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Managing pain during labor

Erin M. Hurley Waters
One of the most common concerns women have during their pregnancy is how to manage pain during labor and delivery.  Labor pain may be more or less intense than you expected, or may hurt in a different way. It is hard to predict how any labor will go or how anyone will respond to pain.

Labor pain is due to contractions of the muscles of the uterus and by pressure on the cervix. This can feel like strong cramping in the abdomen, groin, and back. Some women experience pain in their sides or thighs as well. Women can also feel pressure on the bladder and bowels by the baby's head and the stretching of the birth canal and vagina. Some find the hardest part is not the contraction itself, but the fact that the contractions keep coming.  

One of the best ways to alleviate fears for women is to learn about the available strategies for coping with pain. There are both medical and non-medical tools that may be a good match for you.

While you are deciding, think about what appeals to you most. Ask your health care provider these questions:

Talking to kids about cancer

Tricia Matteson, MSW, LSWAIC

Tricia Matteson, MSW, LSWAIC
Oncology Social Worker

What do I tell my kids?” 

This is often the first question I’m asked by a parent with a new cancer diagnosis.  One of the most important things for parents to remember is that they know their children better than anyone else and they love them more than anyone…they can trust themselves to do this well.
 
Beyond that general reassurance, however, there are some practical tips for talking with children about a cancer diagnosis. 
 
Prepare for the conversation 
 
Think about your goals for the conversation.  What does your child need to know?  How you can help your child understand what’s going on?  How do you want your child to feel after the talk?  Who should tell your child you have cancer and can the person talking to your child stay relatively calm?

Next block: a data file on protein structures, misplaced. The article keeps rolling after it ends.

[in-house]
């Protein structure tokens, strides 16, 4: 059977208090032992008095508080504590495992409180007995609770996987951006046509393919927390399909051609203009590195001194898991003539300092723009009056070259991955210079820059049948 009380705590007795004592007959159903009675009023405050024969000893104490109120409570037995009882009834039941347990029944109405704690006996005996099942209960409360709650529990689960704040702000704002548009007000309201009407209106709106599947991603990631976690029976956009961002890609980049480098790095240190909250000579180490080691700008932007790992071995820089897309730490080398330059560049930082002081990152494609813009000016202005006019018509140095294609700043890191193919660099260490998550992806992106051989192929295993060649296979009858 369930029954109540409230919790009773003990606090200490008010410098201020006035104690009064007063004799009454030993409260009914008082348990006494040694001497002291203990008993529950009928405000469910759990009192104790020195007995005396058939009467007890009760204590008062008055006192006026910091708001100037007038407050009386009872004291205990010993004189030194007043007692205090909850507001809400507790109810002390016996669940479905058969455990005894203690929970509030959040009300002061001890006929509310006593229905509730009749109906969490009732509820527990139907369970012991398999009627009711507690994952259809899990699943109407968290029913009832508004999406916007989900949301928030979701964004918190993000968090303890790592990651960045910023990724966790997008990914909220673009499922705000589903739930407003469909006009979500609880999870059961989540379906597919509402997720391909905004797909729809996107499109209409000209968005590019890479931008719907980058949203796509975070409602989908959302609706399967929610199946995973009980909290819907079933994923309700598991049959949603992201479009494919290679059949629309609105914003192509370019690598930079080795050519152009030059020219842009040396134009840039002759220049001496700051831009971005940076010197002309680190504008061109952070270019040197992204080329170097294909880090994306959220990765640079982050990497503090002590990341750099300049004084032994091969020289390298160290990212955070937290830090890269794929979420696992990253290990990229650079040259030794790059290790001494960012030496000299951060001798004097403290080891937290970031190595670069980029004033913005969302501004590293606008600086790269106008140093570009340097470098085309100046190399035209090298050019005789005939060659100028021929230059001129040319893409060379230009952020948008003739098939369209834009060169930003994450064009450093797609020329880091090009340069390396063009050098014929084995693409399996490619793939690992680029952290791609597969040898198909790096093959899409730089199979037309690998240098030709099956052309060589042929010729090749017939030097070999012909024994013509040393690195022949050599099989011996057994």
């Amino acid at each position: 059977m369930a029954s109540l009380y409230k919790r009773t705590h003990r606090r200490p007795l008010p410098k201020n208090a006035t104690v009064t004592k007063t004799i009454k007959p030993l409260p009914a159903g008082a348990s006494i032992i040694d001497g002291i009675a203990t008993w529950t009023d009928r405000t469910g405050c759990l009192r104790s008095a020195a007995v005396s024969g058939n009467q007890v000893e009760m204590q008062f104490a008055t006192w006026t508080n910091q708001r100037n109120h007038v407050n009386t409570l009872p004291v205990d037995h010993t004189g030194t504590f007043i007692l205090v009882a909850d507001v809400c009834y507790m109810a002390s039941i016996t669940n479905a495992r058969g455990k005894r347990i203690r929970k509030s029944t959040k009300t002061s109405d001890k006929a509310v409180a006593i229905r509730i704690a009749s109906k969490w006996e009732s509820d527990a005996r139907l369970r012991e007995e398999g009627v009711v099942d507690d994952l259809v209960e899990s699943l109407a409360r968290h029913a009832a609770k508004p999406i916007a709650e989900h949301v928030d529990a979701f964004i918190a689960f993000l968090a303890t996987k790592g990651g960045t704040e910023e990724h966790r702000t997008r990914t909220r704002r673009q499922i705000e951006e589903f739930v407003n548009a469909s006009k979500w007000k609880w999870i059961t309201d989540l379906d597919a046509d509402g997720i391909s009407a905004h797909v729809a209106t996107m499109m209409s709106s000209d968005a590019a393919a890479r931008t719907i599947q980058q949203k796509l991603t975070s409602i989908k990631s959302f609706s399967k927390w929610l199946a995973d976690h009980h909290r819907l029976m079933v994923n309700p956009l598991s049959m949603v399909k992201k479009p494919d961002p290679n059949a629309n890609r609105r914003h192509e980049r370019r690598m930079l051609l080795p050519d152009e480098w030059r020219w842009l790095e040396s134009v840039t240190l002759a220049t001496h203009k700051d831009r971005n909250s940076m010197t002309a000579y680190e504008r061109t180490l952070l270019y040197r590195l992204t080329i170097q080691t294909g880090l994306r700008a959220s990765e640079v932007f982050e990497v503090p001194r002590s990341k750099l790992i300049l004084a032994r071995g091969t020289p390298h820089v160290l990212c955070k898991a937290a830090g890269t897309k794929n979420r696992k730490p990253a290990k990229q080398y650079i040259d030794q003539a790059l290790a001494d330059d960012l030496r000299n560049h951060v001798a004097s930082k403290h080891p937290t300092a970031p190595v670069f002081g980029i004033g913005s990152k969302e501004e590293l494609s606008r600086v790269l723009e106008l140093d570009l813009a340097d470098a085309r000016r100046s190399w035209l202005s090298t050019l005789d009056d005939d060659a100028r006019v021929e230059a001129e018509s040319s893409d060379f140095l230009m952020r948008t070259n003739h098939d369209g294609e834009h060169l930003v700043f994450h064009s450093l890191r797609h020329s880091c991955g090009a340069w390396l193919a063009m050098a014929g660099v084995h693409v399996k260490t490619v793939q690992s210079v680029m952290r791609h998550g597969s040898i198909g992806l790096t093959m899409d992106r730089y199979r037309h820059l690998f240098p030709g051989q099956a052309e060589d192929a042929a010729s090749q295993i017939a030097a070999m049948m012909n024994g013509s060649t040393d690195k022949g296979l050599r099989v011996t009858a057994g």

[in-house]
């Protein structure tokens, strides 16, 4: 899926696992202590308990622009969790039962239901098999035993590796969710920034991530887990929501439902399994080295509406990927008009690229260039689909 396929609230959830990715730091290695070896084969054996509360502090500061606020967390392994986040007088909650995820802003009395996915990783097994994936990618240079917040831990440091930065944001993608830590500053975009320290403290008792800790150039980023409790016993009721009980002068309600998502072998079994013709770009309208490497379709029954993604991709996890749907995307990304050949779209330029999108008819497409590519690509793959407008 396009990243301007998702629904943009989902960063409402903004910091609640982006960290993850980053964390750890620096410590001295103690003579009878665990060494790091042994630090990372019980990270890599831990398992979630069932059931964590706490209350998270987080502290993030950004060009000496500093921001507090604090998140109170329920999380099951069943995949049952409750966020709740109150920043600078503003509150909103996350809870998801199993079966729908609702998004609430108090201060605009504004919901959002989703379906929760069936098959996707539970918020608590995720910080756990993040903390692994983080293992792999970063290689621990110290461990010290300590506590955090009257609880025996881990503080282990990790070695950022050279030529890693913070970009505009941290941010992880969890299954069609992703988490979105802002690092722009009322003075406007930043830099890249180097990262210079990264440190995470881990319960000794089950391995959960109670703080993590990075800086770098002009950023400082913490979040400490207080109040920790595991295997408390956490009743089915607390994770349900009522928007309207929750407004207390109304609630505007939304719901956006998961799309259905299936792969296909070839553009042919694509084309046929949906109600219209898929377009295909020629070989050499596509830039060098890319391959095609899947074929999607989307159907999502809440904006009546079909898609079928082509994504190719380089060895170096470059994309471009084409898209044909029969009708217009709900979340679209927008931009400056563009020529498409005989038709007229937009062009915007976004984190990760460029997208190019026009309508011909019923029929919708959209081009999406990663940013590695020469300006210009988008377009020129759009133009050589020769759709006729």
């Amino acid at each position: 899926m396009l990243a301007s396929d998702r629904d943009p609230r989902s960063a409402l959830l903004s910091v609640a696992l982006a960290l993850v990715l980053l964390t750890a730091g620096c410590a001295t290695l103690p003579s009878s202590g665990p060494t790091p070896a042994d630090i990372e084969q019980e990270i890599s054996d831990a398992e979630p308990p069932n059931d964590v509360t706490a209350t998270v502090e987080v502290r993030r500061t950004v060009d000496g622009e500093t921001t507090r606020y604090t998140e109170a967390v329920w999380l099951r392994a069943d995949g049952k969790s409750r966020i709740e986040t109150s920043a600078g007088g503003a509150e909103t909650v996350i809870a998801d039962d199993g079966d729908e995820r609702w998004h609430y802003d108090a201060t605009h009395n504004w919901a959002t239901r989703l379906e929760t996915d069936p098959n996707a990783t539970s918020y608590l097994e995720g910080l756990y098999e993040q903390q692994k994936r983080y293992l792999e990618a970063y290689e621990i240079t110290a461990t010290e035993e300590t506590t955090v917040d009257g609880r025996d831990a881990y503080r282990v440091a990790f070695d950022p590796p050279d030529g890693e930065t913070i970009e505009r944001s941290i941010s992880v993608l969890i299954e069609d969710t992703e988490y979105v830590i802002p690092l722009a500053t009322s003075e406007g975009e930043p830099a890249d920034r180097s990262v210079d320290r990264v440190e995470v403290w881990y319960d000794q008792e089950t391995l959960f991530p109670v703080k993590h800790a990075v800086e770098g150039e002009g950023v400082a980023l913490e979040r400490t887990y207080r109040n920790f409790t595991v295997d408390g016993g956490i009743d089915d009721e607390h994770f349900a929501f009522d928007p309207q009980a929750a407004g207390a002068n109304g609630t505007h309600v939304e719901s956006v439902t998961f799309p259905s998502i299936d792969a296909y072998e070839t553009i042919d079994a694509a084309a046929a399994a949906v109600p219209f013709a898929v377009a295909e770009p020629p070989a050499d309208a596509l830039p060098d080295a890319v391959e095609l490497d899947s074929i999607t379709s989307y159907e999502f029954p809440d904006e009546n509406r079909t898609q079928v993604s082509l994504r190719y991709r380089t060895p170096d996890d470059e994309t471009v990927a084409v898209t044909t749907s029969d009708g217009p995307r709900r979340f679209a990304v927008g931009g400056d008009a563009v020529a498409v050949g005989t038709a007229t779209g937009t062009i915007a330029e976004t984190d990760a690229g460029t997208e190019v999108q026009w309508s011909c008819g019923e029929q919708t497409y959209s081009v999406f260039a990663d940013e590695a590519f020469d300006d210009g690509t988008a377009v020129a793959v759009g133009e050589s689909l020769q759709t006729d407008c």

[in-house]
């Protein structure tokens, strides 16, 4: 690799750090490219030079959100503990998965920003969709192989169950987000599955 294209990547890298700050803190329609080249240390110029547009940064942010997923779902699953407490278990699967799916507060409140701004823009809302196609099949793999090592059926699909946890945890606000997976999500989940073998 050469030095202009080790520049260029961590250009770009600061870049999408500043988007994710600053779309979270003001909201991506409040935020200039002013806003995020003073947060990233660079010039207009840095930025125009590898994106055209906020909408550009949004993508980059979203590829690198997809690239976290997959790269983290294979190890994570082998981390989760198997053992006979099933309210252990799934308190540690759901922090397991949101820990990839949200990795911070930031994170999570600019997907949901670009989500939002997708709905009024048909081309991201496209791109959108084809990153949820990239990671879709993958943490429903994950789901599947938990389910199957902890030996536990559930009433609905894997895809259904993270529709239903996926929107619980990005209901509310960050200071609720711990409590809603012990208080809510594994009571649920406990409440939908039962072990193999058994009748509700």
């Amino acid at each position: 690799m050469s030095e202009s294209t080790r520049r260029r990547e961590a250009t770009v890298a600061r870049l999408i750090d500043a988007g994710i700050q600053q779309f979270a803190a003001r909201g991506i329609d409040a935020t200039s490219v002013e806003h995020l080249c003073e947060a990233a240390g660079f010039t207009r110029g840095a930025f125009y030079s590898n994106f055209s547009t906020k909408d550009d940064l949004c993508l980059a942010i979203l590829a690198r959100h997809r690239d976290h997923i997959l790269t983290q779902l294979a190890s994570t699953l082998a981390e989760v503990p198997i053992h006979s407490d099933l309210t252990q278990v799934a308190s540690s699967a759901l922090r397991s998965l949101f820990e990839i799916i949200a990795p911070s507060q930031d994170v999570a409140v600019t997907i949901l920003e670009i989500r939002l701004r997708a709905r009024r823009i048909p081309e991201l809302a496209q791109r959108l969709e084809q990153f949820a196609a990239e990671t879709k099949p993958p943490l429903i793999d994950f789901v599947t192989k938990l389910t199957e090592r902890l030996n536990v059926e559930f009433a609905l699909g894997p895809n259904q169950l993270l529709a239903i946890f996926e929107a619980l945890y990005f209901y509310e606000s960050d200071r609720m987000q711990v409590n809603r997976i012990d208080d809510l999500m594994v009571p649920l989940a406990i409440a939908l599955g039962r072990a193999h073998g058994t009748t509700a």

When and where should I have this conversation?  You don’t have to wait until you have all the answers.  Be prepared to ...

Special team of volunteers at Swedish MS Center

Bobbie (Barbara) J. Severson, ARNP

Bobbie (Barbara) J. Severson, ARNP
ARNP, Swedish Multiple Sclerosis Center

 
On Thursday, April 10, 2014, Swedish hosted a Volunteer Appreciation Celebration dinner and awards ceremony at the Seattle Tennis Club.  The event was to acknowledge and give thanks to all the volunteers who generously donate their time, and energy, to making Swedish a people friendly place.  The event was attended by more than 220 Swedish volunteers.
 
Our very own Swedish MS Center registered nurse Kim Lozano, and Certified Pet Therapy Volunteer Kathy Knox, and her Certified Therapy Dog Ocho (yellow Labrador retriever) were honored as Swedish’s “Featured Volunteer Program: The Leo Project.”  Kim created The Leo Project, better known as the Leo Pet Therapy Program to enhance the services we offer our MS Center patients and their families.  The name “Leo” was selected to pay tribute to Kim’s beloved dog Leo who passed away at the age of 13. 
 
Kathy Knox and therapy dog Ocho deliver comfort and care to all people who pass through our MS Center’s walls.  Ocho ...

Why aren't my bowel habits normal?